Governance
Written by Tom Steward | December 12, 2016

Why Did St. Paul Kick Cops Off Review Board?

crowdSt. Paul cops have always been outranked on the city’s Police-Civilian Internal Affairs Review Commission. The review board for investigating complaints of police misconduct has been comprised of five civilian representatives and two officers since its inception two decades ago.

But now St. Paul City Councilors have caved to pressure from an overflow crowd at City Hall with media reporting police were voted off the review board and will no longer be involved in the process. Apparently that wasn’t the plan going into the December 7 city council meeting.

The city council was moving toward keeping officers on the commission, but some were swayed by an outpouring of community members who supported a civilian-only panel.

Wednesday’s council meeting was standing-room-only with people holding signs, such as “Listen to the people.” The St. Paul Police Federation advocated for officers to stay on the panel, and officers attended the meeting wearing federation shirts.

“I want to thank all the community members and leaders for advocating and coming down and making sure that all the council members vote right this time,” said council member Dai Thao, who supported removing officers from the commission from the beginning. “… This is a civilian process that would ensure the transparency and trust of the community. It’s the right thing to do.”

In fact, St. Paul pols doubled down and further stacked the deck by adding four additional slots on the review board for civilians. St. Paul police officials called the decision “tragic” and just the latest example of city leaders not having the cops’ backs.

Dave Titus, St. Paul police union president, said he believes the mayor and the majority of council members turned their backs on officers.

“The Police-Civilian Internal Affairs Review Commission has served the City with a fair, accountable, and just process for more than 20 years,” Titus said in a statement. “… The decision to throw this away by making change for political reasons represents a complete and tragic disregard for our great officers who put their lives on the line every day. It boggles my mind, that the mayor and council believe the actions of officers should be judged by those less knowledgeable on the policies and procedures with zero input from actual subject-matter experts — street cops.”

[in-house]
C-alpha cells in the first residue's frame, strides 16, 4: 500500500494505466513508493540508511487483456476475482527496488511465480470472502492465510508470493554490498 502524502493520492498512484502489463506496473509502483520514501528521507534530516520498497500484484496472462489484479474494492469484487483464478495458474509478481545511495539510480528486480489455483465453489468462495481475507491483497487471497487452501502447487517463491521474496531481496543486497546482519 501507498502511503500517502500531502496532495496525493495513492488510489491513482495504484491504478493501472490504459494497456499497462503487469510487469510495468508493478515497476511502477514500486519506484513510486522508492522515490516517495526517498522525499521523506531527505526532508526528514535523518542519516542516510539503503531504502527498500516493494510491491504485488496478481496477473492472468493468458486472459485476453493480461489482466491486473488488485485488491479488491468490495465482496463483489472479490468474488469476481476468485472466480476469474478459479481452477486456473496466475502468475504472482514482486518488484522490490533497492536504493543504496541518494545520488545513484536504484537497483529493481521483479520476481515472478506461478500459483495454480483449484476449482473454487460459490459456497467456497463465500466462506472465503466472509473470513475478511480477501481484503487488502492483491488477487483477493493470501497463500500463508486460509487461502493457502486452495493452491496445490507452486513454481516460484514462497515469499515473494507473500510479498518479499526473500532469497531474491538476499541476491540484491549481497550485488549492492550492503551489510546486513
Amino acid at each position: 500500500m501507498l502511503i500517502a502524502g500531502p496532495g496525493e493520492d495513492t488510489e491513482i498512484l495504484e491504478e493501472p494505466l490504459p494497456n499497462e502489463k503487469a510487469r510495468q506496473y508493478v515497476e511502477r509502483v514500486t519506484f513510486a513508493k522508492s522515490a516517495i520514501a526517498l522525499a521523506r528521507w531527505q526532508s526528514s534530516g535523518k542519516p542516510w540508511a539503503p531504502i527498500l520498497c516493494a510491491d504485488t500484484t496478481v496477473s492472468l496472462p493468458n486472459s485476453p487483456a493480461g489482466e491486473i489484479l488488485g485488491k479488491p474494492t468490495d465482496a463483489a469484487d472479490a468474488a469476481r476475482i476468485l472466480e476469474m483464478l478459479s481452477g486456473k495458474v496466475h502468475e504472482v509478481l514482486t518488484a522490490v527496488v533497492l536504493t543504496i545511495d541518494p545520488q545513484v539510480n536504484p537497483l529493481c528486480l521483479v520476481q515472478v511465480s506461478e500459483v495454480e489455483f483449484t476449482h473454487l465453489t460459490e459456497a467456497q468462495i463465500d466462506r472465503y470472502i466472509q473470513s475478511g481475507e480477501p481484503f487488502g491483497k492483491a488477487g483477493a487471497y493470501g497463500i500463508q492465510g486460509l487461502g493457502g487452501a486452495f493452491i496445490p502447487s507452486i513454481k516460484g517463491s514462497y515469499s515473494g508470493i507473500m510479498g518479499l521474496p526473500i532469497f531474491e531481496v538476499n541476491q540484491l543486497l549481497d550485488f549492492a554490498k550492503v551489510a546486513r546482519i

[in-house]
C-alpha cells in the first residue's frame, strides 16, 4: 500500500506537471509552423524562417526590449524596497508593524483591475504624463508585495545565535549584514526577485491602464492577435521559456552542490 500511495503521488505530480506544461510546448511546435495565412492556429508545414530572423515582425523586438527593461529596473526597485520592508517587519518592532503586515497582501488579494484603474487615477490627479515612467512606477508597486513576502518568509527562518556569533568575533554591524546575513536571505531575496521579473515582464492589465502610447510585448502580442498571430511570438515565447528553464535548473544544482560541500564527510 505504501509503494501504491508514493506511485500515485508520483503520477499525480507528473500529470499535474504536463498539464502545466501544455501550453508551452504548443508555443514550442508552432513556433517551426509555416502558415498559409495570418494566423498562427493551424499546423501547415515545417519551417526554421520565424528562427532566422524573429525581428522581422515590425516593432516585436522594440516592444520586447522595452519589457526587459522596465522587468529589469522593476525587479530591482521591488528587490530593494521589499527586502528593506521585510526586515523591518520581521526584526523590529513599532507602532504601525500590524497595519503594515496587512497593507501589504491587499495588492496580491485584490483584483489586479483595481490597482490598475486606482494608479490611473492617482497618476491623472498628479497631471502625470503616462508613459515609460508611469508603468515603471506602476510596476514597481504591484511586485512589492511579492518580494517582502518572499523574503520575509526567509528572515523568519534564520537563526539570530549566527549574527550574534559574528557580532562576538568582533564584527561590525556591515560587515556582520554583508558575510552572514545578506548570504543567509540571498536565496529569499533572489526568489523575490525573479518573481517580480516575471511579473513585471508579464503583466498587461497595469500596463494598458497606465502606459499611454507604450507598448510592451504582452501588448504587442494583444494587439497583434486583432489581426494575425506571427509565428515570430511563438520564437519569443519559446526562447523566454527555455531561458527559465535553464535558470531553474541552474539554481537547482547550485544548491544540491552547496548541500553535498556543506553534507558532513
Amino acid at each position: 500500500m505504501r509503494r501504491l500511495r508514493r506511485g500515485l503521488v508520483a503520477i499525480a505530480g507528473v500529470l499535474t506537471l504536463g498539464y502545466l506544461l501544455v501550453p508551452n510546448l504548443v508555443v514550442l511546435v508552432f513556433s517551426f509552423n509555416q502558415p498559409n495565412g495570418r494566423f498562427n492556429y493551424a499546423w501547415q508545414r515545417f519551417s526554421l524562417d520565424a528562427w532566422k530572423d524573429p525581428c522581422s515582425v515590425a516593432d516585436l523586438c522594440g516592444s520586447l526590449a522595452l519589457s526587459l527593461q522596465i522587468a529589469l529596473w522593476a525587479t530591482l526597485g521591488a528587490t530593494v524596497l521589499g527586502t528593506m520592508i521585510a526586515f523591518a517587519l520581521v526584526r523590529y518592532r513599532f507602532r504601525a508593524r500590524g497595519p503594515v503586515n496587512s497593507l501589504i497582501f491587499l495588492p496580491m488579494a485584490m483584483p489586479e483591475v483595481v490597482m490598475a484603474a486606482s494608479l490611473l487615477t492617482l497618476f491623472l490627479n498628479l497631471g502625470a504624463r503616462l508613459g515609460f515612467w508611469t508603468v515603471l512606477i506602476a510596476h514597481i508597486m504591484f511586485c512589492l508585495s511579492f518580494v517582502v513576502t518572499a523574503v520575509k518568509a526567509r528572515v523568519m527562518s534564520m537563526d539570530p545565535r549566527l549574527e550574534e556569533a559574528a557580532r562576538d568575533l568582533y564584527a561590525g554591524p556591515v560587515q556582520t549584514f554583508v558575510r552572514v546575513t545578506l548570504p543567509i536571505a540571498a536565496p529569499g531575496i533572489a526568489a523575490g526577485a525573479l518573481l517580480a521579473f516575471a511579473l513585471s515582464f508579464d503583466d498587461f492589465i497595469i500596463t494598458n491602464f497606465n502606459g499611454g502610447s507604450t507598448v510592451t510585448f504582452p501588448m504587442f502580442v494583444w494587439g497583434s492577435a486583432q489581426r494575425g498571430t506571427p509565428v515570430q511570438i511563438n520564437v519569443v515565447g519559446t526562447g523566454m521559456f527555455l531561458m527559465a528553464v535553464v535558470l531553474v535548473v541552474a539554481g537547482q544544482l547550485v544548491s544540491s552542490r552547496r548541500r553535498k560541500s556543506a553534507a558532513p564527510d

In doing so, the city adopted the recommendation of the University of Minnesota Center for Restorative Justice and Peacemaking. But isn’t having no cops on a police review board like having no doctors on a medical review board?

Several people told the council that officers were a necessary part of the commission.

“Without the patrol point of view, commissioners would be making decisions without vital information,” said St. Paul police officer Ed Dion, who serves on the review panel.

At the city council’s last public hearing on the commission, council members voted down amendments to remove officers or make them non-voting members. But St. Paul residents and at least 18 community organizations have been calling on council members to make it an independent, all-civilian commission.

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